top of page
Family Safety Summit.png
Hybrid summit ad.png
Artesian ad.png
FN ERG_Billboard ads_RH (728 x 90 px)[13016].png
Health services chief executive celebrated in Alumnus of the Year awards

[supplied by UniSQ]

Floyd-Leedie.jpg

Floyd Leedie’s journey towards university began with a small dream – a desire for a future of matchbox cars for his children.

 

But it was fuelled by a much bigger dream for self-determination for Indigenous communities, especially his own. 

 

Floyd has cultural connections to the Luma Luma Nation in the Far North Queensland Coastal Region, Kullillee Nation in the Far South West Queensland Region and Wakka Wakka Nation in the South Burnett/Central Burnett Region.

 

Floyd’s desire to achieve these dreams has led him to the height of healthcare achievement for and in rural and regional Indigenous communities since his graduation 23 years ago.

 

Floyd was named University of Southern Queensland’s Alumnus of the Year in Health and Wellbeing for his extraordinary leadership as chief executive officer of Goondir Health Service.

 

His journey has been a long one that first started in Cherbourg as a state administration employee in the late ‘80s to working for the Cherbourg Aboriginal Shire Council in administration during late ‘80s and early ‘90s.

 

Then 25, he turned to university to seek out a future of self-management and self-determination for his community.

 

His childhood was marred by injustices committed against Indigenous people in Queensland. Two of Floyd’s grandparents and mother was a child of the stolen generations and all four grandparents and both parents was a victim of stolen wages.

 

Until the early ‘50s, his parents were forced to seek permission to leave Cherbourg for work under legislation that limited the free movement of Indigenous people outside of reserves and missions.

 

They moved around southern Queensland following work while raising Floyd and his brothers and sisters. Resources were limited.

 

“I used to go to school and ask my friends if I could borrow their matchbox cars to play in the sandpit with them,” he said.

 

“That’s what inspired me, at six years old. I wanted to grow up and make sure my kids had cars to play with.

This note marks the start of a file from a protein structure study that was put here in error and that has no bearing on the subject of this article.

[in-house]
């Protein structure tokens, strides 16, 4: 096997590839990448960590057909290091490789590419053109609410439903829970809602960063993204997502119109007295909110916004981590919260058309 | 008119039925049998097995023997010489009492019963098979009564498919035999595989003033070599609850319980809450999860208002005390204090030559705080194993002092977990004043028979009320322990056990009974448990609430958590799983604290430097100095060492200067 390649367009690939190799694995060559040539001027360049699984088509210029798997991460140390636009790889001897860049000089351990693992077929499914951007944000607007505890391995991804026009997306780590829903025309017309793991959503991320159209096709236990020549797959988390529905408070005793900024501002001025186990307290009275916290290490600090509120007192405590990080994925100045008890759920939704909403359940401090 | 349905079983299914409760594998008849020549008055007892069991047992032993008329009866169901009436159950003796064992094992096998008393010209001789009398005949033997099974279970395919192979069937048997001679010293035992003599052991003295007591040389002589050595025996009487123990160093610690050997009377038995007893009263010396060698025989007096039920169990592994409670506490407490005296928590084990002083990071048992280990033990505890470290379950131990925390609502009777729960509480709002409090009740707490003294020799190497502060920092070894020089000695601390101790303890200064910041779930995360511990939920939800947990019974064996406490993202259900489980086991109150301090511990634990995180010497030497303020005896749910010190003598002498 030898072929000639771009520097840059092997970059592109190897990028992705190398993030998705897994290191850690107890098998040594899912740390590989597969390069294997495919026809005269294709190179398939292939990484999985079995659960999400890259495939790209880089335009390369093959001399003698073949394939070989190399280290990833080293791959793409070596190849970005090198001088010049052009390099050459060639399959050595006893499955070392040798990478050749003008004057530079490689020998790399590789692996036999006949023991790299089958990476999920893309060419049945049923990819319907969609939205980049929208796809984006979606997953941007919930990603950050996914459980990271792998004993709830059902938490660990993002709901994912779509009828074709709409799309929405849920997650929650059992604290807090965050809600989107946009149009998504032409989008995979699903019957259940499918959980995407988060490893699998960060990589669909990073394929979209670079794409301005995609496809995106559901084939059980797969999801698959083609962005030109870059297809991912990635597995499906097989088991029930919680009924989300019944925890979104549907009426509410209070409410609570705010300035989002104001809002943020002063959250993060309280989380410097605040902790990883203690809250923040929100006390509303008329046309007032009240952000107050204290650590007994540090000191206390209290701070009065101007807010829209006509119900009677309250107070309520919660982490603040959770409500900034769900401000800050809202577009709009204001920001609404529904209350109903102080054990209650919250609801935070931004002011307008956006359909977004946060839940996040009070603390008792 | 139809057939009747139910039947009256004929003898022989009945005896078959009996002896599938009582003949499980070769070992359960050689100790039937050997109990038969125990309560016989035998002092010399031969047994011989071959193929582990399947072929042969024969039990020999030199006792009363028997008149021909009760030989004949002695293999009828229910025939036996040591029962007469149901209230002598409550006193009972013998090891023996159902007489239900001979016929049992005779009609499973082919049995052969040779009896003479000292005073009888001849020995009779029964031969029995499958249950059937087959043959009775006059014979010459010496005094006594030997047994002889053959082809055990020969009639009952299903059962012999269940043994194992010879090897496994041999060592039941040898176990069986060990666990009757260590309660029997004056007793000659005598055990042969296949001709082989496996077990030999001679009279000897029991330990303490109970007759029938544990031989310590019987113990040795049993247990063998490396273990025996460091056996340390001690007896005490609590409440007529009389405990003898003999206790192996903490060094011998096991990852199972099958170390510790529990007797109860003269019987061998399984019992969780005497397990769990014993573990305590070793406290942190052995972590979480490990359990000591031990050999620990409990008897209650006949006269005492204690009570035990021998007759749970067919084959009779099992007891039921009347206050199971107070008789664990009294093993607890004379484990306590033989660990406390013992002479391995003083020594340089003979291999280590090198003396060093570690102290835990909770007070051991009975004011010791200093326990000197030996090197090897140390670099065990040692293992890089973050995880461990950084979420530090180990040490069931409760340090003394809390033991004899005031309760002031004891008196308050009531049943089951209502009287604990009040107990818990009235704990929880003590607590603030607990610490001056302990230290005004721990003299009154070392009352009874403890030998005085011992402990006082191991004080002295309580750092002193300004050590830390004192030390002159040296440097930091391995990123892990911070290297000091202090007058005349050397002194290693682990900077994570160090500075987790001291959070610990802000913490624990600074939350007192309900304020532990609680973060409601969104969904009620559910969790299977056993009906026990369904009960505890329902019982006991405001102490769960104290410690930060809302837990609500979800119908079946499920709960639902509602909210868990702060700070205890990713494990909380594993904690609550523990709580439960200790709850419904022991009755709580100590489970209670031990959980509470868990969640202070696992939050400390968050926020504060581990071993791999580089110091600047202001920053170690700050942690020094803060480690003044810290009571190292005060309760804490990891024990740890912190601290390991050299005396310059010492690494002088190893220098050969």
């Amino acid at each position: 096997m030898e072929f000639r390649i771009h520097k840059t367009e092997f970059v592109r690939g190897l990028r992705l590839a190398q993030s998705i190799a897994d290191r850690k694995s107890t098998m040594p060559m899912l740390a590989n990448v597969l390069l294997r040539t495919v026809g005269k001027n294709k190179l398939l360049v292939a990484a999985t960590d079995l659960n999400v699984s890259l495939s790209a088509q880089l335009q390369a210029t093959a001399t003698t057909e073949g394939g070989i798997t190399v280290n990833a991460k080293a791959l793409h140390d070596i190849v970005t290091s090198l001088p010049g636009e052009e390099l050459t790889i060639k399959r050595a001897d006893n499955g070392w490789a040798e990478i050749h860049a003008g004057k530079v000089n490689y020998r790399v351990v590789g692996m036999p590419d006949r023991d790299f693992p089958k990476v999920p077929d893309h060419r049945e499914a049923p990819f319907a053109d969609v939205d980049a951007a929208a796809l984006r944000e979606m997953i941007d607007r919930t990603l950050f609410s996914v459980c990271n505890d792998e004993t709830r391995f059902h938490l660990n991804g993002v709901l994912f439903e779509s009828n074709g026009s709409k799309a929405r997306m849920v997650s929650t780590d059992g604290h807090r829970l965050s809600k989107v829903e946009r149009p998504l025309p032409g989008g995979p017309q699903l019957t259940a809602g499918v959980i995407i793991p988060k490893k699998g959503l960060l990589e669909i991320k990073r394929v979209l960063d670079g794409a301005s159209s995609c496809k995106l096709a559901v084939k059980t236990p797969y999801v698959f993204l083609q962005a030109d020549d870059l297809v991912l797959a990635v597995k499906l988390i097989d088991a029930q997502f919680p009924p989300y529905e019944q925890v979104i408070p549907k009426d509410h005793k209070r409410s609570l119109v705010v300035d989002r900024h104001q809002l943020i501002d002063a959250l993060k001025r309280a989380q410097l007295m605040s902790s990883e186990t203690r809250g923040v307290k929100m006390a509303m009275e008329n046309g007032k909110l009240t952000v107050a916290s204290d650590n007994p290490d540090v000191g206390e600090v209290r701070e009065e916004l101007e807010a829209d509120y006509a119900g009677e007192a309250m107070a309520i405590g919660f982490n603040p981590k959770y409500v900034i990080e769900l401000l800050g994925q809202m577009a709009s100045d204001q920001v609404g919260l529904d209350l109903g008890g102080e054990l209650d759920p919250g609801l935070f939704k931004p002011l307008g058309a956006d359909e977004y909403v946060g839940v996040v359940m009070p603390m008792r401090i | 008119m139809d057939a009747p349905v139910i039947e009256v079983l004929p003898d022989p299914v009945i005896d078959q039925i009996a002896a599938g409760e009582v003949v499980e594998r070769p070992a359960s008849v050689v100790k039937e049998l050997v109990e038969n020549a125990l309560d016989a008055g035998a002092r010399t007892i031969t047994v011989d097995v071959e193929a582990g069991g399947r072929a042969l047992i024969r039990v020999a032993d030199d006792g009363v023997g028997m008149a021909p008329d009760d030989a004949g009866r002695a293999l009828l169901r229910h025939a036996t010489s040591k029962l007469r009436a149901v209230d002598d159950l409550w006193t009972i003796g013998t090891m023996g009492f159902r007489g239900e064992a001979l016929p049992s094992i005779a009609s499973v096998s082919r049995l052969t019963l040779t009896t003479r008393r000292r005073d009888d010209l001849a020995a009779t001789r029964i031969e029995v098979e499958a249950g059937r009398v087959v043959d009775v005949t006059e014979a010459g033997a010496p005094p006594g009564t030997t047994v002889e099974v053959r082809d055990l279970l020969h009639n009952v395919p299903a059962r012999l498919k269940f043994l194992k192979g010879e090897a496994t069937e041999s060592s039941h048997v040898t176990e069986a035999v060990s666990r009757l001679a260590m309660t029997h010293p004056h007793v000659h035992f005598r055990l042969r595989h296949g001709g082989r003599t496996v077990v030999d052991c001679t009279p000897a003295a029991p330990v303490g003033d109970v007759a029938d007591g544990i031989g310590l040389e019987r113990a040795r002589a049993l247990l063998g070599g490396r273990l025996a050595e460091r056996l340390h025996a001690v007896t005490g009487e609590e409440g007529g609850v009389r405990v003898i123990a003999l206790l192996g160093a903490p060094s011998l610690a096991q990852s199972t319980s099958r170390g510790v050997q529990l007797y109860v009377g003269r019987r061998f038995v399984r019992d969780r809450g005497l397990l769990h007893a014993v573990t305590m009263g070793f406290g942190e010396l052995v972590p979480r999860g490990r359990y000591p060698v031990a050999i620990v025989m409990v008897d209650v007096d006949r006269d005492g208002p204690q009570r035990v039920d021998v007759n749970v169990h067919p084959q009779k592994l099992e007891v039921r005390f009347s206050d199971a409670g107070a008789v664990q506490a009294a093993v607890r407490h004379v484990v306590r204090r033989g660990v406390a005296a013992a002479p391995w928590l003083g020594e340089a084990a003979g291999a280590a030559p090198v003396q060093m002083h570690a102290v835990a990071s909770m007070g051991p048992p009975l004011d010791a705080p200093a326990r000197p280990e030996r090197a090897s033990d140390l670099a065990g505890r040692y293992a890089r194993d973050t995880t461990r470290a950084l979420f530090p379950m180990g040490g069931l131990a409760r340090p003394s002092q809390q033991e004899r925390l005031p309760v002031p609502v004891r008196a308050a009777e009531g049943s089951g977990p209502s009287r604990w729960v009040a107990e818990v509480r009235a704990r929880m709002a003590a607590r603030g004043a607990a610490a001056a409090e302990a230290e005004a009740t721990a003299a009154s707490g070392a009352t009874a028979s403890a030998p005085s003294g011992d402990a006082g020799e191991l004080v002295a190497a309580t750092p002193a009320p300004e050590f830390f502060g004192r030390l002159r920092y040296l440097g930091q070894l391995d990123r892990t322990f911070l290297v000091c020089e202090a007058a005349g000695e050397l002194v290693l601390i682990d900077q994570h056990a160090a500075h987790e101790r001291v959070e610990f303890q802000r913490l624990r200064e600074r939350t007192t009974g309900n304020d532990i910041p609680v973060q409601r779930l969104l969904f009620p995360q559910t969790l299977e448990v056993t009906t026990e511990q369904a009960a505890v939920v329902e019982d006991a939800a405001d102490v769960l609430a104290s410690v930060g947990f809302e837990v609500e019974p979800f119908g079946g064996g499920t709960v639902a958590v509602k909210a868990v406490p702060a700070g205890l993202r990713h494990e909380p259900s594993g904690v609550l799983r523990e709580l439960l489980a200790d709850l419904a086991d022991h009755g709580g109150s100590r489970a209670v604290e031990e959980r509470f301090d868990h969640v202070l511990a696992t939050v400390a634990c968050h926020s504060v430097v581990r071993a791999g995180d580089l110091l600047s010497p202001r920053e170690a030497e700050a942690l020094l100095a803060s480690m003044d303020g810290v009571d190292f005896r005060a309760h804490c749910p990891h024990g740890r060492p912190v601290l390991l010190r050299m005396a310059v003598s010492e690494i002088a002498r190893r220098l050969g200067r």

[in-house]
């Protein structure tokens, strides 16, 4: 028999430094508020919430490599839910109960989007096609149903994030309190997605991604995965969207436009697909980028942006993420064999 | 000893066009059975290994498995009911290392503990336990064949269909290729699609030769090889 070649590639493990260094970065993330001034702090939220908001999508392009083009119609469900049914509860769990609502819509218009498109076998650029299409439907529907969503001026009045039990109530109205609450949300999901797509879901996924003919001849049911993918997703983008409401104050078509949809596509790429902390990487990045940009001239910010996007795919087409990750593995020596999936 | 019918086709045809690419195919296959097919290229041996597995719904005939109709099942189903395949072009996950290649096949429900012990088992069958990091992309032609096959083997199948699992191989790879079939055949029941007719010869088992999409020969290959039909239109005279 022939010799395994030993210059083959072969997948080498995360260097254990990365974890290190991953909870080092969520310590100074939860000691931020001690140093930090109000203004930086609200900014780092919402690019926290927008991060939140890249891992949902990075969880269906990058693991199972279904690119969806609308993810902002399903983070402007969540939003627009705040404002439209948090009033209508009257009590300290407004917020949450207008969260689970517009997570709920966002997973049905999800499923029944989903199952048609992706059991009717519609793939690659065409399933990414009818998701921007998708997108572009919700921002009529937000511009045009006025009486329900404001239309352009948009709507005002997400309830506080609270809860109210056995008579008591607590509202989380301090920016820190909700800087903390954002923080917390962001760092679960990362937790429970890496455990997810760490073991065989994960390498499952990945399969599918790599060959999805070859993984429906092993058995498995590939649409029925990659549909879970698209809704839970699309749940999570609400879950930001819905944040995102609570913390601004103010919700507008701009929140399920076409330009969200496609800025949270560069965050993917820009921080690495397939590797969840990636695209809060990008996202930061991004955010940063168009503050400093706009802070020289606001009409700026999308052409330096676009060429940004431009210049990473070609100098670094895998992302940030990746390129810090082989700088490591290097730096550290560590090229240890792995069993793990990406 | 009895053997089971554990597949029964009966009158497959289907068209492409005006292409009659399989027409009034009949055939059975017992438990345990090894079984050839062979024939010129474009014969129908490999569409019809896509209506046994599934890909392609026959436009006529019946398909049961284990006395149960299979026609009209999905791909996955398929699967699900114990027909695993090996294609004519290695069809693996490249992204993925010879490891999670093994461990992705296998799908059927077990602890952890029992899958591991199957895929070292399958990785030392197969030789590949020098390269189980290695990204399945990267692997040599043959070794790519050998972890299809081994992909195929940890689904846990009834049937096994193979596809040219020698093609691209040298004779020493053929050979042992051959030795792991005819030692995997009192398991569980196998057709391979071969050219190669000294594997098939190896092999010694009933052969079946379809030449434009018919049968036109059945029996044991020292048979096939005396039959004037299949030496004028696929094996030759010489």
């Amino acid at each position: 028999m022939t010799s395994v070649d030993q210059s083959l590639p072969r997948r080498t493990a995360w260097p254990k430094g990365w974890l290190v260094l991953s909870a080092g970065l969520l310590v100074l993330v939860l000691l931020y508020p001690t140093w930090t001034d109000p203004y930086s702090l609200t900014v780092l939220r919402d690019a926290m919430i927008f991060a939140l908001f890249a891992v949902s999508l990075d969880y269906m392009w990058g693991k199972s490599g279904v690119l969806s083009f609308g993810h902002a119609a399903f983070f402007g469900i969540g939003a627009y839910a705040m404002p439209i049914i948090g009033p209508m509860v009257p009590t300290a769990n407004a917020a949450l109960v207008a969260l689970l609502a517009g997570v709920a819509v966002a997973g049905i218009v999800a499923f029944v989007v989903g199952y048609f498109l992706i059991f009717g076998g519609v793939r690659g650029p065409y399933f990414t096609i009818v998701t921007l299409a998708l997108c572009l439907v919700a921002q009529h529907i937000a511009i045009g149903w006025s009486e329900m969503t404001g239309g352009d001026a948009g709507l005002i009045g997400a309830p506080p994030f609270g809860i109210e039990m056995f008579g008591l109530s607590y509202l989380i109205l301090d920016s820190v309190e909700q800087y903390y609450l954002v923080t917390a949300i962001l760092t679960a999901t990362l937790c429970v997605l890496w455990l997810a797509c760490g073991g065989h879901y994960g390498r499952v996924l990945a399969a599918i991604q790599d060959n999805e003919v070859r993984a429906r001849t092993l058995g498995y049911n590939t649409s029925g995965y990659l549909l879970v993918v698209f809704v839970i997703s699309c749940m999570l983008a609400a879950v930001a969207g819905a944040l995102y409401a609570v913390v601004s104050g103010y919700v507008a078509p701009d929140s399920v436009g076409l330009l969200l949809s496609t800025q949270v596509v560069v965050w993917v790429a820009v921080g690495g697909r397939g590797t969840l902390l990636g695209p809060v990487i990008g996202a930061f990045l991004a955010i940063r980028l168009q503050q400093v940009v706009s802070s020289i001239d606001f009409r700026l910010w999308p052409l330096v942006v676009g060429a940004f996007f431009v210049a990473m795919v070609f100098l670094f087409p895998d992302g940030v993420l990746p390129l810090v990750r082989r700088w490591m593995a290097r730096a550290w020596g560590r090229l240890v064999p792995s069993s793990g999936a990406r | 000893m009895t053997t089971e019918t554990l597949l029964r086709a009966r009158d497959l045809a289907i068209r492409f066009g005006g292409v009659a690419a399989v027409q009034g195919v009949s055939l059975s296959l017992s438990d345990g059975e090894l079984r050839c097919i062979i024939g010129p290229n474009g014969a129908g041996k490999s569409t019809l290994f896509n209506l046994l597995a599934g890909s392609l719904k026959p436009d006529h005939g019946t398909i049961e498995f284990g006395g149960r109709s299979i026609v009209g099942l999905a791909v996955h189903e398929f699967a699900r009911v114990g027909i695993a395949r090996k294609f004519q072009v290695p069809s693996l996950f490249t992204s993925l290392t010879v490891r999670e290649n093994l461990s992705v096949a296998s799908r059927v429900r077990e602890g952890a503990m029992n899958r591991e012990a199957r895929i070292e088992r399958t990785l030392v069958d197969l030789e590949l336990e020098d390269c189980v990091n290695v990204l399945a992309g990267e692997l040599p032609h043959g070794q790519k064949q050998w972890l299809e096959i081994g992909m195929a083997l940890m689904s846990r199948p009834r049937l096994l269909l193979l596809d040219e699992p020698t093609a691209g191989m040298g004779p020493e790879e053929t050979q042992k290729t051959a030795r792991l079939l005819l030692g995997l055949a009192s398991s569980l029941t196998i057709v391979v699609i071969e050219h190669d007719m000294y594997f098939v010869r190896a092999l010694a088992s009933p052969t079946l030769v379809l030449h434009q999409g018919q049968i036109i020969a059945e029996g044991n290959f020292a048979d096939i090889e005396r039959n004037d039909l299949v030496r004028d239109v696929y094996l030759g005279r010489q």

“When I graduated from university, my family walked out with my graduation cake and you know what was on top?  A matchbox car.”

 

Floyd graduated from UniSQ in 1999 after first going through the bridging program at the College of First Nations, then called Kumbari Ngurpai Lag, before completing his Bachelor of Commerce (accounting).

 

He has been CEO of Goondir Health Services since 2008.


The service provides primary health care as well as health outreach services and support programs to Indigenous communities from Oakey to St George.

 

“We have a holistic view of health services,” he said.

 

“Some of the things we are doing are pioneering. We believe we have one of the biggest oral health care services in rural and regional Australia due to partnering with like-minded service providers.”

 

One flagship program at Goondir is their Big Buddy youth program, which aims to empower and support young Indigenous people to manage health concerns and prepare them for the workforce after school.

 

“University helped me become the leader I didn’t think I would ever be,” he said.

 

“It helped empower me with many of the skills and attributes that I have today which in turn have helped me and my team make Goondir so successful.”

 

Mr Leedie continues to work with university staff decades after graduating, including innovative work using AI to improve health modelling.

LATEST NEWS

Stronger-Bubba-Born.jpg

Culturally-sensitive resources address high stillbirth rates [by Jessica Marszalek] First Nations women as well as migrant and refugee women from communities disproportionately impacted by stillbirth have been involved in co-designing new culturally appropriate pregnancy resources, to save the lives of babies in their own communities.

Coronial-inquest.jpg

Domestic violence inquiry resume in Darwin as coroner examines killings of four Aboriginal women [Melissa McKay, ABC] More than half of all assaults committed in the NT are domestic violence related and 63 per cent of all prisoners are behind bars because of domestic, family, and sexual violence (DFSV) offending.

Ted-Ryko-bicycle.jpg

Maverick adventurer Ted Ryko's unique record of Arnhem Land communities in early 20th century [Rachael Lucas, ABC] Departing from the Adelaide Post Office, he and cycling companion John Fahey were attempting to break a world record by riding 3,000 kilometres from Adelaide to Darwin in the fastest time.

bottom of page